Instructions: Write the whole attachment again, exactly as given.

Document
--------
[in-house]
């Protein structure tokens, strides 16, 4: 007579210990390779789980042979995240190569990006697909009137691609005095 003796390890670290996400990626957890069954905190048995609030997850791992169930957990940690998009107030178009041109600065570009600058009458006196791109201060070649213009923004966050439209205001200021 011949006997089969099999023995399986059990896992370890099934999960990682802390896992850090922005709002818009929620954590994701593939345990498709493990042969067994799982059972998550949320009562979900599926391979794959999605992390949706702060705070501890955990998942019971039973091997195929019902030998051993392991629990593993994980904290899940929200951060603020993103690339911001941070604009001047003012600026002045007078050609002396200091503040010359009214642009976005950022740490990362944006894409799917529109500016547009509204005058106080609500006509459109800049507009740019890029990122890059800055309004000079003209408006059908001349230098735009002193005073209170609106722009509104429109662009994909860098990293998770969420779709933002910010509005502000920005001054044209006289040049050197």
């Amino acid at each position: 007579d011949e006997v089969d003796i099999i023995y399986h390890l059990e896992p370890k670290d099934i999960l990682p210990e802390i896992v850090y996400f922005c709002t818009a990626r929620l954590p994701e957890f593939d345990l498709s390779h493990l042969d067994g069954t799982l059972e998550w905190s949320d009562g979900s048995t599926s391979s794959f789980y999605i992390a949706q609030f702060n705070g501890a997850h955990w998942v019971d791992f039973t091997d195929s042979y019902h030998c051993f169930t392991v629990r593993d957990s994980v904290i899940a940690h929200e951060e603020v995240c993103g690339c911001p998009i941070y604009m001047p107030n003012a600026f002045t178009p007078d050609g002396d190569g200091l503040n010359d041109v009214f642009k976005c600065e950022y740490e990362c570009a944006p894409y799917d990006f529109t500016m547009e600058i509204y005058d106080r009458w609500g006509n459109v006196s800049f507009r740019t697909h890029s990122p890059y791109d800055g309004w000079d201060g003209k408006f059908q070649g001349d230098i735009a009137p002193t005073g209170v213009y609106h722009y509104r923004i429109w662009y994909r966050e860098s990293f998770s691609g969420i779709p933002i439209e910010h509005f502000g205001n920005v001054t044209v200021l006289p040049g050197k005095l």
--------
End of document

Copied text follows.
[in-house]
């Protein structure tokens, strides 16, 4: 007579210990390779789980042979995240190569990006697909009137691609005095 003796390890670290996400990626957890069954905190048995609030997850791992169930957990940690998009107030178009041109600065570009600058009458006196791109201060070649213009923004966050439209205001200021 011949006997089969099999023995399986059990896992370890099934999960990682802390896992850090922005709002818009929620954590994701593939345990498709493990042969067994799982059972998550949320009562979900599926391979794959999605992390949706702060705070501890955990998942019971039973091997195929019902030998051993392991629990593993994980904290899940929200951060603020993103690339911001941070604009001047003012600026002045007078050609002396200091503040010359009214642009976005950022740490990362944006894409799917529109500016547009509204005058106080609500006509459109800049507009740019890029990122890059800055309004000079003209408006059908001349230098735009002193005073209170609106722009509104429109662009994909860098990293998770969420779709933002910010509005502000920005001054044209006289040049050197």
């Amino acid at each position: 007579d011949e006997v089969d003796i099999i023995y399986h390890l059990e896992p370890k670290d099934i999960l990682p210990e802390i896992v850090y996400f922005c709002t818009a990626r929620l954590p994701e957890f593939d345990l498709s390779h493990l042969d067994g069954t799982l059972e998550w905190s949320d009562g979900s048995t599926s391979s794959f789980y999605i992390a949706q609030f702060n705070g501890a997850h955990w998942v019971d791992f039973t091997d195929s042979y019902h030998c051993f169930t392991v629990r593993d957990s994980v904290i899940a940690h929200e951060e603020v995240c993103g690339c911001p998009i941070y604009m001047p107030n003012a600026f002045t178009p007078d050609g002396d190569g200091l503040n010359d041109v009214f642009k976005c600065e950022y740490e990362c570009a944006p894409y799917d990006f529109t500016m547009e600058i509204y005058d106080r009458w609500g006509n459109v006196s800049f507009r740019t697909h890029s990122p890059y791109d800055g309004w000079d201060g003209k408006f059908q070649g001349d230098i735009a009137p002193t005073g209170v213009y609106h722009y509104r923004i429109w662009y994909r966050e860098s990293f998770s691609g969420i779709p933002i439209e910010h509005f502000g205001n920005v001054t044209v200021l006289p040049g050197k005095l």